4 Min Read
(Reuters) - U.S. President Donald Trump said he was actively considering breaking up big banks, Bloomberg Television reported on Monday.
Trump's comments could give a push to efforts to revive the Depression-era Glass-Steagall law that separated commercial lending from investment banking. Reviving such a law would require an act by Congress.
Here are some details about the law:
WHAT IS GLASS-STEAGALL? Originally passed as part of the U.S. Banking Act of 1933, Glass-Steagall established a firewall between commercial and investment banking activity. The law was whittled away over time as banks gained permission to engage in more trading activity, and was repealed altogether in 1999 with the Gramm-Leach-Bliley Act.
WHO SUPPORTS IT? Since the 2008 financial crisis, Glass-Steagall has become a calling card for politicians eager to crack down on Wall Street. Democratic U.S. Senator Elizabeth Warren frequently invokes it, and Senator Bernie Sanders made it a major part of his presidential campaign. Trump also seized on the policy during his campaign.
WHAT DOES THE WHITE HOUSE SAY? The Trump administration has not backed away from his campaign stance, but there are questions about how aggressively the president will push for a new law. The issue tends to come up only when officials are asked about it. Treasury Secretary Steven Mnuchin said he supported a modern version of Glass-Steagall in response to a question during his confirmation hearing. White House Press Secretary Sean Spicer said the White House supports the proposal when asked by reporters. Gary Cohn, a former Goldman Sachs banker who runs the National Economic Council, responded favorably when asked by Warren at a private meeting with senators.
WHAT WOULD A NEW GLASS-STEAGALL LOOK LIKE? There are a number of ideas to create what some refer to as a "21st Century Glass-Steagall." Warren has proposed splitting commercial and investment banking, and also barring depository institutions from using modern financial instruments like derivatives. Thomas Hoenig, the vice chair of the Federal Deposit Insurance Corporation, has proposed a similar split, and would subject banks to a higher, 10 percent capital requirement. Neel Kashkari, president of the Federal Reserve Bank of Minneapolis, would force big banks to take on so much capital they would prefer to split into smaller institutions.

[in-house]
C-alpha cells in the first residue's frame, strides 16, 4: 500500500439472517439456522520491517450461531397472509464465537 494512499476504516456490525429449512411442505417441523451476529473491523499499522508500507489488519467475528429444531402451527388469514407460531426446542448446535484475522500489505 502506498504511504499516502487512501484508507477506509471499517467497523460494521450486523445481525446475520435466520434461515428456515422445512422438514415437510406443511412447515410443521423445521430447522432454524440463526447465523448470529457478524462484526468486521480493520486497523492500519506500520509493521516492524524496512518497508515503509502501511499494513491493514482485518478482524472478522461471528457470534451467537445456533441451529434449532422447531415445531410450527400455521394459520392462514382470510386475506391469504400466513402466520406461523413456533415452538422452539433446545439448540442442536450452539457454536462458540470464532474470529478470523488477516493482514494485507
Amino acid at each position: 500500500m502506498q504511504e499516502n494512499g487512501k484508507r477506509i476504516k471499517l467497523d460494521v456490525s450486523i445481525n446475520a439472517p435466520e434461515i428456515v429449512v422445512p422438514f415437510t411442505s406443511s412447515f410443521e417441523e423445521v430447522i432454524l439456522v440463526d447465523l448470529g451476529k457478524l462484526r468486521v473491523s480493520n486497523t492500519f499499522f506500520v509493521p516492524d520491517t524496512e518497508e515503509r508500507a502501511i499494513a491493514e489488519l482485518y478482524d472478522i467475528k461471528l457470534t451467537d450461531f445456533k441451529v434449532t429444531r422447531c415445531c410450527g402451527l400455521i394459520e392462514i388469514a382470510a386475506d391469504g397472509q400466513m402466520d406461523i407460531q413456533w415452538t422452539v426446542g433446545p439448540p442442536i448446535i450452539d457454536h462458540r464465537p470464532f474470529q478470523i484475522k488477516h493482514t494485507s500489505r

COULD IT HAPPEN? Although many Wall Street critics have seized on Glass-Steagall, efforts to change the law have garnered very little support. Warren's proposal received just a handful of legislative cosponsors. And because Congress and the White House are still consumed with complex fights over healthcare and tax reform, there seems little appetite for a broad, controversial overhaul of the financial system.
ARE THERE RISKS FOR BANKS? Big U.S. lenders including JPMorgan Chase & Co (JPM.N), Bank of America Corp (BAC.N) and Citigroup Inc (C.N) would be most impacted, because their commercial lending and investment banking operations are closely intertwined, say analysts. Goldman Sachs Group Inc (GS.N) and Morgan Stanley (MS.N) might be less affected, although they would likely have to revert to being standalone investment banks and shed their deposit funding. But even if a new Glass-Steagall does not become law, the industry may have to spend money, time and energy lobbying against the idea, when it would rather focus on rolling back existing rules.
Reporting by Pete Schroeder in Washington; Editing by Carmel Crimmins and Matthew Lewis